‘90s One-Bedder Condo Goes Clutter-Free with Sleek New Look
If there’s a small home that doesn’t shy away from living large, it’s this one!
View this project by Habit
After seeing this 70 sqm Shelford Road one-bedroom condo in its original state for the very first time Yan Ling knew almost immediately that it would be a tough nut to crack.
“It’s already a challenge to equip a small space with everything it needs without making it look cluttered”, says the Habit interior designer who was primarily responsible for crafting the apartment’s immaculately tidy look, along with tackling its biggest quirk: a slanted wall running along the length of the en suite, master bedroom, and balcony.
The apartment’s original layout.
The living room (left) and master bedroom (right) before the renovation.
Thankfully in the face of all these obstacles, Yan Ling and her team had near total freedom to execute a gut renovation and make any necessary changes. “Our clients, Peter and Emma, were specific [about their requirements], but are also pretty fuss-free in a sense,” shares Yan Ling. “In fact, they themselves had reached to us asking for a total overhaul.”
To find out exactly how the renovation went, we sat down for a chat with Yan Ling and got her to answer all our questions about putting together this well-appointed, cosy couple’s nest.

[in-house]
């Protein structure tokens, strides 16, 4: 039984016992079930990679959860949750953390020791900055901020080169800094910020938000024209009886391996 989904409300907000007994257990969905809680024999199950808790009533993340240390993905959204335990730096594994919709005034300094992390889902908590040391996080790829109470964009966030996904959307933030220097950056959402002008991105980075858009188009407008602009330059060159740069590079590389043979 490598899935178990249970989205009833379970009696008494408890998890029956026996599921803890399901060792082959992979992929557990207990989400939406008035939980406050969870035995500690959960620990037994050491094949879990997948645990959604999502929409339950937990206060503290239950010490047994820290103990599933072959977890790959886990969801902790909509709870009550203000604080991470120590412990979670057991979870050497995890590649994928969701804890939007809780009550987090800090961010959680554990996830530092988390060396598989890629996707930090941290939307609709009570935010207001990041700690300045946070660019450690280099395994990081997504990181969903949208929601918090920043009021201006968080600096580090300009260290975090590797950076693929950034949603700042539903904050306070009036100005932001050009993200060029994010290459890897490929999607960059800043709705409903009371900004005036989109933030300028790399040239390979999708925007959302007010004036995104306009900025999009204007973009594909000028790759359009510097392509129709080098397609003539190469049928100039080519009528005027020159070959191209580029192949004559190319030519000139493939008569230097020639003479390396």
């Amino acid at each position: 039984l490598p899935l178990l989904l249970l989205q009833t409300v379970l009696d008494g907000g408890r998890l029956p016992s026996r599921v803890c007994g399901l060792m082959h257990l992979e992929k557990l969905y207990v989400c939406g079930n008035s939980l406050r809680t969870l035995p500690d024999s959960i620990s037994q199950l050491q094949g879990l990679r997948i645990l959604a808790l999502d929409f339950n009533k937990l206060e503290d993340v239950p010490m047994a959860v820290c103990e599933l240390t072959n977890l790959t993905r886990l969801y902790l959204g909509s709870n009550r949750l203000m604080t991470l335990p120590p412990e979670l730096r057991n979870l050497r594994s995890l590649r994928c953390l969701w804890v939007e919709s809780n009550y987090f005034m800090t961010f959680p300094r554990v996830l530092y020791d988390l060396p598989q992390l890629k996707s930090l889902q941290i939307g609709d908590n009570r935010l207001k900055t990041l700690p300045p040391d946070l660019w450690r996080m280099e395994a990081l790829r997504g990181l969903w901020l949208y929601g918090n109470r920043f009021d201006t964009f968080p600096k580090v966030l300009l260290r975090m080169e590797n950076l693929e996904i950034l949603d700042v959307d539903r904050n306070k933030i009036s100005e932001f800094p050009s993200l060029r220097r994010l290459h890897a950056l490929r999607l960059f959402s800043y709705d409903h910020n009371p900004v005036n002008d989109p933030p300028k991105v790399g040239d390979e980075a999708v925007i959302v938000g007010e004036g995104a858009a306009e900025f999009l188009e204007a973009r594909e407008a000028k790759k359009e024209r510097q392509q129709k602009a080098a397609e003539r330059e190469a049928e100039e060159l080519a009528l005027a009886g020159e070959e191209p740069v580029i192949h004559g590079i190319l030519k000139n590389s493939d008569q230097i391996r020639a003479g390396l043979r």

About the house and design process
Yan Ling (YL): If I remember properly, Peter had contacted us around last September, but due to COVID, the onsite work started about two months later.
Budget-wise, the initial estimate was around $100K, it's reasonable considering there would be a total overhaul of the house, which is 24 years old, and also Peter and Emma’s preference for quality furniture and materials.
The apartment’s new layout.
Even though it’s small, we wanted this apartment to have rooms that are regular-sized, similar to the ones that you’d find in a 1,500 square foot home.
Because of that, we started off the renovation by demolishing nearly all of the internal walls. This gave us a ‘blank canvas’ to work with, along with the freedom to redefine the boundaries of different areas, specifically the kitchen, master bedroom, and balcony.
On the kitchen’s and dining area’s makeover
The kitchen and dining area, pre-renovation.
YL: Generally speaking, both the dining area and the walkway beside it were very cramped before the renovation. Now, I’d say that they’re 1.5 times bigger than before. There’s about a 1-metre clearance from the adjoining wall to the dining table, which is sufficient space to walk between them comfortably.